Low Birth Weight BabyParents have this idea of what an infant looks like at full-term. The idea is based on the Gerber baby and pictures friends and family share of newborns. That perfect baby is not always delivered in real life. When parents give birth to a small for gestational age infant it can be a scary experience. That tiny little bundle of joy may need additional care in the hospital before being released and some of that care may extend months or years into the future, but extra care is not always needed.

What Does Small for Gestational Age Mean?
The term small for gestational age (SGA) simply means that a newborn baby's weight is smaller than the 10th %tile of infants born at the same gestational age. For example, if a pregnancy is 37 weeks and the infant weighs at or below the 10th percentile for weight, based on the weights of other infants at 37 weeks, the infant is termed small for gestational age.

SGA is often confused with Intrauterine growth restriction (IUGR) or with low birthweight (LBW).

IUGR is a diagnosis made while the fetus is inside the uterus while the diagnosis of SGA is made in a newborn baby.

IUGR refers to a condition in which a fetus is unable to achieve its genetically determined potential size. This functional definition seeks to identify a population of fetuses at risk for modifiable but otherwise poor outcomes. This definition intentionally excludes fetuses that are small for gestational age (SGA) but are not pathologically small.

Here are the definitions:

  • Small for gestational age (SGA) is below the 10th %tile birthweight after birth.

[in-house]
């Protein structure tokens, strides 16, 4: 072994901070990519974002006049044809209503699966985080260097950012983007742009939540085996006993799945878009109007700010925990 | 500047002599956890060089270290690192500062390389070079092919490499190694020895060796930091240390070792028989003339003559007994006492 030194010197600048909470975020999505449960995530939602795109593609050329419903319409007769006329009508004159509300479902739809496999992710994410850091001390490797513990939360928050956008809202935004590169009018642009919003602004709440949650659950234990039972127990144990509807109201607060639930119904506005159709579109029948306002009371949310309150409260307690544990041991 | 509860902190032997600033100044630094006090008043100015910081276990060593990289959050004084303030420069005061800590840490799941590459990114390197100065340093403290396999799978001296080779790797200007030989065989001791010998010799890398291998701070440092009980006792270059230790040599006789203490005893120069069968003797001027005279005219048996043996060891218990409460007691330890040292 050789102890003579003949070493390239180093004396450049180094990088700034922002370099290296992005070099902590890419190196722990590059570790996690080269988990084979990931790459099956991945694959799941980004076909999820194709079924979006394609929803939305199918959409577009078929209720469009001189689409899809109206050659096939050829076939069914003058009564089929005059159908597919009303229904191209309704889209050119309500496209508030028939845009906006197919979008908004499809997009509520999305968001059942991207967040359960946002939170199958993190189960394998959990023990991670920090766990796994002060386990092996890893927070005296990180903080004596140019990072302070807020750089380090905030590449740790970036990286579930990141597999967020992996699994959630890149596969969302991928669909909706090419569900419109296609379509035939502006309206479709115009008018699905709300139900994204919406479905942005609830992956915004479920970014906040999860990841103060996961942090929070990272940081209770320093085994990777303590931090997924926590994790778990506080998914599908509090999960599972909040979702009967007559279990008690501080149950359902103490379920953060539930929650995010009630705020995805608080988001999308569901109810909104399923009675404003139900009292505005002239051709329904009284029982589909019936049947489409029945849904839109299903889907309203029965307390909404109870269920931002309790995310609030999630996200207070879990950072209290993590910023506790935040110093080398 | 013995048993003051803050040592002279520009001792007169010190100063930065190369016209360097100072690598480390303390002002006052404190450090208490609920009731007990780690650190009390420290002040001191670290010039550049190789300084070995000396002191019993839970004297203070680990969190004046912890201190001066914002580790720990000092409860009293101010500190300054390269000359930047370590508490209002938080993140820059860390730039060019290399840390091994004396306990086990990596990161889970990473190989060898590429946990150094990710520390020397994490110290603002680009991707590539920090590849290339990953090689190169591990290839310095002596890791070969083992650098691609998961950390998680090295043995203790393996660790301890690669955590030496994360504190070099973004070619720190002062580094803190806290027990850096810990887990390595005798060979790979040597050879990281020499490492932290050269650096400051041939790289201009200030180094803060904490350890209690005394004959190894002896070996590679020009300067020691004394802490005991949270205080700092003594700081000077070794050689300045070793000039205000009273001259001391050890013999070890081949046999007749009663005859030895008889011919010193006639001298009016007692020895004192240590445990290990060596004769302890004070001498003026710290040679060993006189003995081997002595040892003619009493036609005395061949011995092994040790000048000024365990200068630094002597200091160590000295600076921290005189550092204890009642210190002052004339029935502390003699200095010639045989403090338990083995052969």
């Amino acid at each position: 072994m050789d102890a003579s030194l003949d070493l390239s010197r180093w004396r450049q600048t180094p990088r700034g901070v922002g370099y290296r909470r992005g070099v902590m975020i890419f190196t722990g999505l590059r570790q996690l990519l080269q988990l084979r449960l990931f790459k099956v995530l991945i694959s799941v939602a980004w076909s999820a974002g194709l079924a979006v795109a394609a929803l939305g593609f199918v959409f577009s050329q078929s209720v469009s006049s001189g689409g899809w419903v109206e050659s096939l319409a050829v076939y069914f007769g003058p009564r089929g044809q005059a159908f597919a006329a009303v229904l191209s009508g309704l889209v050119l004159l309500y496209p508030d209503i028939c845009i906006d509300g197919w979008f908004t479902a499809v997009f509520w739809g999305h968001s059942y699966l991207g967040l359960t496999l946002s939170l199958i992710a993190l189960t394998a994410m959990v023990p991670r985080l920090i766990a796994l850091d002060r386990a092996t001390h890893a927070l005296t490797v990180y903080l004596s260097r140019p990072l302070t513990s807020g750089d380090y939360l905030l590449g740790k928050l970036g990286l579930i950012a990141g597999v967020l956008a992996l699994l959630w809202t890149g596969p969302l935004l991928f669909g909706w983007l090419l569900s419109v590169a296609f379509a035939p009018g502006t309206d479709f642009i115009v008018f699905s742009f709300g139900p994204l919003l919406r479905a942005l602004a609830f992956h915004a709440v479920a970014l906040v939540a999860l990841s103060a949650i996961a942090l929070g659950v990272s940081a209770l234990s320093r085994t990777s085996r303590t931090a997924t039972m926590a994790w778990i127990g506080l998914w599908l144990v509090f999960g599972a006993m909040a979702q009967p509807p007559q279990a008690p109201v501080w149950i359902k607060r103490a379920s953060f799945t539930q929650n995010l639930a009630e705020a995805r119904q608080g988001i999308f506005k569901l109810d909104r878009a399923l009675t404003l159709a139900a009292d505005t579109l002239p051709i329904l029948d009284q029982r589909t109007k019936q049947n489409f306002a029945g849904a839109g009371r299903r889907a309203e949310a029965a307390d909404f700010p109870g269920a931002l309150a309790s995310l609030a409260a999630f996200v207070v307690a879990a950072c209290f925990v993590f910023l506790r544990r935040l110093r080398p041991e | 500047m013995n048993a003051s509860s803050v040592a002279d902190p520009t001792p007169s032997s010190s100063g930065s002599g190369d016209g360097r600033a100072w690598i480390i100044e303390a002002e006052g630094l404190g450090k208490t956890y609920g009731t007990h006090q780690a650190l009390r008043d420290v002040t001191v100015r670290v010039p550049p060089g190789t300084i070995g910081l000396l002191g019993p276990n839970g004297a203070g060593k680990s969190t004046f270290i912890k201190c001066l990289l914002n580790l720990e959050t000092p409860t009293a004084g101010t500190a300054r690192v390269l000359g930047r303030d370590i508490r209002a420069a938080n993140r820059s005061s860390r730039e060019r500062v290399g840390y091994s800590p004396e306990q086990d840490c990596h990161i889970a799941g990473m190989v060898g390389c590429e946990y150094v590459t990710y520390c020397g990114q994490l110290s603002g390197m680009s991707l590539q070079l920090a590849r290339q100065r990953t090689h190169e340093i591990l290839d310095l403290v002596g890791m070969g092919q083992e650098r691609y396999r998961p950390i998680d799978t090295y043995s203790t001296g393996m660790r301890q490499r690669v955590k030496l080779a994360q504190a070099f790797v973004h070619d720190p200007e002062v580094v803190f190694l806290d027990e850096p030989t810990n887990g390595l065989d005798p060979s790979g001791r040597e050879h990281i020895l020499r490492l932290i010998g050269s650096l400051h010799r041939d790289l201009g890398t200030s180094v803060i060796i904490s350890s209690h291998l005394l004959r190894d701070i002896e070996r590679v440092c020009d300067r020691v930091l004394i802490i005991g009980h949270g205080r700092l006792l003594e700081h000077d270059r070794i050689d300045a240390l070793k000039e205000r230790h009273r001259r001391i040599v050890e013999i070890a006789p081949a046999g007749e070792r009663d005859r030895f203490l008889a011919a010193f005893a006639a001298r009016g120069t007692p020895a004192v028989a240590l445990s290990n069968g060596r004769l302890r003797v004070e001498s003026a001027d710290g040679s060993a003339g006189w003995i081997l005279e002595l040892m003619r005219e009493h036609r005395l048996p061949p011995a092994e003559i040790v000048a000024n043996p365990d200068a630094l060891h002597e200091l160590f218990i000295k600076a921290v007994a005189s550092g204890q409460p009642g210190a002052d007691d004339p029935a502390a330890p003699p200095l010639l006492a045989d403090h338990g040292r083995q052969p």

• Intrauterine growth restriction (IUGR) is diagnosed in a fetus while still inside the uterus.
  • Low birth weight (LBW) is defined as an infant with a birth weight of less than 2500 g (5 lb 8 oz), regardless of gestational age at the time of birth.
  • Very Low Birth Weight (VLBW) is less than 1500 g, and Extremely Low Birth Weight (ELBW) is less than 1000 g.

You can calculate the measurements HERE.

Caring for Your Smaller Infant At Home

Just because an infant is born small for gestational age does not mean additional care is needed at home. Infants will be kept in the hospital, if there are any complications, until they are deemed healthy enough for discharge. After such time, any extra care will be provided by the pediatrician or other specialist as needed, but as for parent-based care – you may find your tiny baby is just as resilient and tough as larger infants.

If your small for gestational age infant was born preterm, there may be additional care needed such as daily oxygen or special feeding practices. A special formula may also be suggested if the infant is not breastfeeding. The formula is high in calories and healthy fats to help baby gain weight. Breastfeeding is typically suggested for infants born small for gestational age, especially if they are premature. Breast milk contains antibodies that help protect your infant from infection and disease.

Small for gestational age is just a name given to infants who weigh less than their peers. Your infant can be born full-term and weight loss than expected, but still live a long, happy life without extra medical care. Often, obstetricians will know an infant is measuring small for gestational age via ultrasound. Extra ultrasounds may be required throughout the pregnancy to keep an eye on baby. The pregnant woman may be advised to eat additional calories to help baby grow larger before birth.